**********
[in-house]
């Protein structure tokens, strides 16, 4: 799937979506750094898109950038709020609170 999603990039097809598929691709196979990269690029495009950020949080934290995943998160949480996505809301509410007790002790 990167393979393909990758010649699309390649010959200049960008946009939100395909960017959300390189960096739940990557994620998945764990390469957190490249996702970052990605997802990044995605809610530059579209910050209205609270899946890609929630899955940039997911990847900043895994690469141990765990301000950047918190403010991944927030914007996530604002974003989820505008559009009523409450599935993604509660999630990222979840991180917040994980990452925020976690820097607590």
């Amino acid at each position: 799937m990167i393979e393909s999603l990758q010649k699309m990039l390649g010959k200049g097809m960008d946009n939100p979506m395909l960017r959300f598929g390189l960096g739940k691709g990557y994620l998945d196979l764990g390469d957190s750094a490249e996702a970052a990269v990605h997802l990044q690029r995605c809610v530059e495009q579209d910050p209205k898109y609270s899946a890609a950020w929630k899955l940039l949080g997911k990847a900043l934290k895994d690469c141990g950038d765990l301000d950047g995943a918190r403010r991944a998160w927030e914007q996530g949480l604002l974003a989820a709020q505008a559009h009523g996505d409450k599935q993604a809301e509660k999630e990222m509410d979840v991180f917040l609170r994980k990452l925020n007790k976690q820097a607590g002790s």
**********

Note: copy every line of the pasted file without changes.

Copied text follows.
[in-house]
């Protein structure tokens, strides 16, 4: 799937979506750094898109950038709020609170 999603990039097809598929691709196979990269690029495009950020949080934290995943998160949480996505809301509410007790002790 990167393979393909990758010649699309390649010959200049960008946009939100395909960017959300390189960096739940990557994620998945764990390469957190490249996702970052990605997802990044995605809610530059579209910050209205609270899946890609929630899955940039997911990847900043895994690469141990765990301000950047918190403010991944927030914007996530604002974003989820505008559009009523409450599935993604509660999630990222979840991180917040994980990452925020976690820097607590």
């Amino acid at each position: 799937m990167i393979e393909s999603l990758q010649k699309m990039l390649g010959k200049g097809m960008d946009n939100p979506m395909l960017r959300f598929g390189l960096g739940k691709g990557y994620l998945d196979l764990g390469d957190s750094a490249e996702a970052a990269v990605h997802l990044q690029r995605c809610v530059e495009q579209d910050p209205k898109y609270s899946a890609a950020w929630k899955l940039l949080g997911k990847a900043l934290k895994d690469c141990g950038d765990l301000d950047g995943a918190r403010r991944a998160w927030e914007q996530g949480l604002l974003a989820a709020q505008a559009h009523g996505d409450k599935q993604a809301e509660k999630e990222m509410d979840v991180f917040l609170r994980k990452l925020n007790k976690q820097a607590g002790s």